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Nancy L. Anderson
Millions of dollars will pass through your kids’ hands over their lifetime. Eventually, they may  inherit your hard-earned money, too. They need to ready to handle their finances.

In fact, many parents want nothing more than our kids to be good with money so they can be successful, invest for their future and give to charities they care about. To do that, we, their parents, need to start their education early and guide them along the way.

Many wealthy parents keep quiet instead. According the study titled “Navigating the Wealth Transfer Landscape” by Campden Wealth, the Institute for Private Investors, and Wilmington Trust, though wealthy families want to preserve wealth for future generations, 67  percent are concerned about sharing the details of a possible future inheritance.

Though wealthy parent’s concerns are valid such as they don’t want to demotivate the heirs, the details aren’t fully ironed out and the heirs seem too young, the beneficiaries aren’t informed so they can be ready when the time comes.  The study found only 10% of wealthy families share the complete details with the heirs.

There has to be a better way to prepare the next generation to be good with money. David York, a Utah estate-planning attorney and author of Entrusted: Building a Legacy That Lasts, suggests that estate planning needs another step—”preparing the family for the wealth, not simply preparing the financial wealth for the family.”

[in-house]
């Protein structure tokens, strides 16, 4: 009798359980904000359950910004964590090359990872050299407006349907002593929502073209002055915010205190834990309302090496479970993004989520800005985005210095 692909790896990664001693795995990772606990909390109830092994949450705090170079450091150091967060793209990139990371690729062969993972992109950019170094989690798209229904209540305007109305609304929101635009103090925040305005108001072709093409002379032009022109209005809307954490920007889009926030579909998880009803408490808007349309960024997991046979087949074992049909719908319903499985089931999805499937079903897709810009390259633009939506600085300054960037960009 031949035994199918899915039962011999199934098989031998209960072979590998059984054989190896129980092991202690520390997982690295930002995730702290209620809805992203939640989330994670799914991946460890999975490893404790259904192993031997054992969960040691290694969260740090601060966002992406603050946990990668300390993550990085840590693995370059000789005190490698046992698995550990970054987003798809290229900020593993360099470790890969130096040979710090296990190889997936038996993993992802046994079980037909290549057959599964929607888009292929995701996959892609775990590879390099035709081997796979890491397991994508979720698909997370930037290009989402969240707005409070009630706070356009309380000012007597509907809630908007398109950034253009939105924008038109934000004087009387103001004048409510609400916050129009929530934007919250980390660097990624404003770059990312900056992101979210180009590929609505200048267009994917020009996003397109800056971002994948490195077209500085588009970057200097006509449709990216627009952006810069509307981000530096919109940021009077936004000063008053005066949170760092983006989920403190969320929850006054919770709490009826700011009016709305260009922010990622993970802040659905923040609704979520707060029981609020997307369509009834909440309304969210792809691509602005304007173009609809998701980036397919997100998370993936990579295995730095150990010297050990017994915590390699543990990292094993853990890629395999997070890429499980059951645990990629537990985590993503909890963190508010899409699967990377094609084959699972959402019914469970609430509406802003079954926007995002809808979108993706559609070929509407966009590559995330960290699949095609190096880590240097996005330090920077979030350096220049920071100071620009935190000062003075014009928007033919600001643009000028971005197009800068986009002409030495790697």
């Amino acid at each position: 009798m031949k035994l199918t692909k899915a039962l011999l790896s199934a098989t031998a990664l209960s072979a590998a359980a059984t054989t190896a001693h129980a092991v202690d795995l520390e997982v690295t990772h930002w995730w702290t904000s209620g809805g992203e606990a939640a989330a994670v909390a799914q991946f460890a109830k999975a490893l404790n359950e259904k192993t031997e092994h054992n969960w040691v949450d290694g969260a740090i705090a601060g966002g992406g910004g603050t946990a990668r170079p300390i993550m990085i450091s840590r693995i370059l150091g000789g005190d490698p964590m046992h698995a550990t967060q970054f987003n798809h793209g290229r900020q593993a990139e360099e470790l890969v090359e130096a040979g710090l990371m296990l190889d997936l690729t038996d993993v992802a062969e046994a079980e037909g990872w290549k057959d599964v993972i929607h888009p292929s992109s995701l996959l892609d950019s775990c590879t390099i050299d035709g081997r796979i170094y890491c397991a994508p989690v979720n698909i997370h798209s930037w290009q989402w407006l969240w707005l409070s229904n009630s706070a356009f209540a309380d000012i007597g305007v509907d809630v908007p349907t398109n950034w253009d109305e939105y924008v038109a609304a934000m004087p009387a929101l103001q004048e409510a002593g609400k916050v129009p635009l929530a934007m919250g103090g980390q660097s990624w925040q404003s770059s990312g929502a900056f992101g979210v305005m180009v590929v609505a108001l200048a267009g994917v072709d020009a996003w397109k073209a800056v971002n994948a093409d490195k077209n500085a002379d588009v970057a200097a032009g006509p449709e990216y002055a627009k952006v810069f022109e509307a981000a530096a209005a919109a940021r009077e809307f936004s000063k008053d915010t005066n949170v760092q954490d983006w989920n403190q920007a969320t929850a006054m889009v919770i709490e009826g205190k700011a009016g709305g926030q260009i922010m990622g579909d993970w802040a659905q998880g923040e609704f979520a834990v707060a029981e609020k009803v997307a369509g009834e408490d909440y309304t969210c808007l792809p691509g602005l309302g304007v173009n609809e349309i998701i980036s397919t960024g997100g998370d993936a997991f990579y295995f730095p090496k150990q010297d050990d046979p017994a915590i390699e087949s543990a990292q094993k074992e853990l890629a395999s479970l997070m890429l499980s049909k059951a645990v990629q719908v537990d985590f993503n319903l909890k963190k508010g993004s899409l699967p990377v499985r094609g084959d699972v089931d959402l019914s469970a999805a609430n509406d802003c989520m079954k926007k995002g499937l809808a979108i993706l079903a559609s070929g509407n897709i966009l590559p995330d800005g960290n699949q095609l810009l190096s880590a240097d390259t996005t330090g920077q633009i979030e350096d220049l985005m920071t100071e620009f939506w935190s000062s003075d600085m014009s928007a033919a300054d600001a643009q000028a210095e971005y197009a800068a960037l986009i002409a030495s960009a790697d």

Traditional estate planning is often age based, where the beneficiary receives funds when they “old enough to handle them.” The age is often arbitrarily set at 30 or 35. York suggests preparing the next generation “so they don’t find themselves shocked and unprepared for what happens next” when a pile of money gets dumped on them. Working in a partnership — like a financial mentor — with your children and grandchildren can teach them to be good with money at an early age.

Your kids should earn and manage their own money at an early age. According to a 2016 study by US Trust, that’s how many wealthy individuals start out. The study states, “on average, the wealthy began saving money at 14, and by age 15 were earning money for work outside the home.”

You don’t have to throw your kids directly into the deep end. Start with small steps and build on them, just like any other part of their education, with guidance from seasoned teachers. Kids need to learn how to handle money and understand that even one dollar is valuable. Once it’s spent, it’s gone, so they better make good choices.

Money lessons are best learned through experience.

Having some skin in the game, actual money to work with, to learn with, and to invest makes all the difference in the world.  Real money equals solid money lessons.
Here are a few ideas for teaching your kids to manage their cash flow well:

Money lessons are best learned through experience.

Having some skin in the game, actual money to work with, to learn with, and to invest makes all the difference in the world.  Real money equals solid money lessons.
Here are a few ideas for teaching your kids to manage their cash flow well:

Have them work for it.

Whether you pay your tween or teen an allowance, hire them, or they work part time, have them earn their own money. You are still the parent, though, so monitor what they do with it. Make sure they save at least half of what they earn to invest and then “save up” the other half to spend.

Beginner exercise:

Teach them the “hours worked” formula.